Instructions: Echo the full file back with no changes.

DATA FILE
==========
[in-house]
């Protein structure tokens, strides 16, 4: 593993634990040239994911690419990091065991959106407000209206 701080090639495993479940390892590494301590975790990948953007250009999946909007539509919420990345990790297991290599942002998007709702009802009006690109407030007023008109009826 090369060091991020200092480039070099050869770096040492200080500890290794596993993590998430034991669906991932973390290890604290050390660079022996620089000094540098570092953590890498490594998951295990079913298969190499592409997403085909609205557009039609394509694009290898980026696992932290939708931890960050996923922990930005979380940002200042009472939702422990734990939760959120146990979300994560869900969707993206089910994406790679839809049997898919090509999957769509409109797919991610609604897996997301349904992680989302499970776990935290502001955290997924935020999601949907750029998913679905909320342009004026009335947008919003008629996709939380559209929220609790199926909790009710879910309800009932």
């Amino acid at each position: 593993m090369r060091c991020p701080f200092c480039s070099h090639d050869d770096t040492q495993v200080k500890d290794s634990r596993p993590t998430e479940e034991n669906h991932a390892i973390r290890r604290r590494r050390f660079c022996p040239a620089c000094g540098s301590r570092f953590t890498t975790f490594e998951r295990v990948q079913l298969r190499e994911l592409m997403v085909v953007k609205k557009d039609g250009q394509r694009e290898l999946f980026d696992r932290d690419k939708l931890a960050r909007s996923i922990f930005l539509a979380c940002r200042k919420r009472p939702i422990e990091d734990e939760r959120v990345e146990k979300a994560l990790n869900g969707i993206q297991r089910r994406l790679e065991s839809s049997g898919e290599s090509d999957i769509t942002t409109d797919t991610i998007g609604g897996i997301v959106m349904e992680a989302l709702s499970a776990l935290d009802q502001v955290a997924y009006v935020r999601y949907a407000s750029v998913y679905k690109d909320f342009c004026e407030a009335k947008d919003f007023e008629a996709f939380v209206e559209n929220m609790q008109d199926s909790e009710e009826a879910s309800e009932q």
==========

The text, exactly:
[in-house]
């Protein structure tokens, strides 16, 4: 593993634990040239994911690419990091065991959106407000209206 701080090639495993479940390892590494301590975790990948953007250009999946909007539509919420990345990790297991290599942002998007709702009802009006690109407030007023008109009826 090369060091991020200092480039070099050869770096040492200080500890290794596993993590998430034991669906991932973390290890604290050390660079022996620089000094540098570092953590890498490594998951295990079913298969190499592409997403085909609205557009039609394509694009290898980026696992932290939708931890960050996923922990930005979380940002200042009472939702422990734990939760959120146990979300994560869900969707993206089910994406790679839809049997898919090509999957769509409109797919991610609604897996997301349904992680989302499970776990935290502001955290997924935020999601949907750029998913679905909320342009004026009335947008919003008629996709939380559209929220609790199926909790009710879910309800009932």
């Amino acid at each position: 593993m090369r060091c991020p701080f200092c480039s070099h090639d050869d770096t040492q495993v200080k500890d290794s634990r596993p993590t998430e479940e034991n669906h991932a390892i973390r290890r604290r590494r050390f660079c022996p040239a620089c000094g540098s301590r570092f953590t890498t975790f490594e998951r295990v990948q079913l298969r190499e994911l592409m997403v085909v953007k609205k557009d039609g250009q394509r694009e290898l999946f980026d696992r932290d690419k939708l931890a960050r909007s996923i922990f930005l539509a979380c940002r200042k919420r009472p939702i422990e990091d734990e939760r959120v990345e146990k979300a994560l990790n869900g969707i993206q297991r089910r994406l790679e065991s839809s049997g898919e290599s090509d999957i769509t942002t409109d797919t991610i998007g609604g897996i997301v959106m349904e992680a989302l709702s499970a776990l935290d009802q502001v955290a997924y009006v935020r999601y949907a407000s750029v998913y679905k690109d909320f342009c004026e407030a009335k947008d919003f007023e008629a996709f939380v209206e559209n929220m609790q008109d199926s909790e009710e009826a879910s309800e009932q």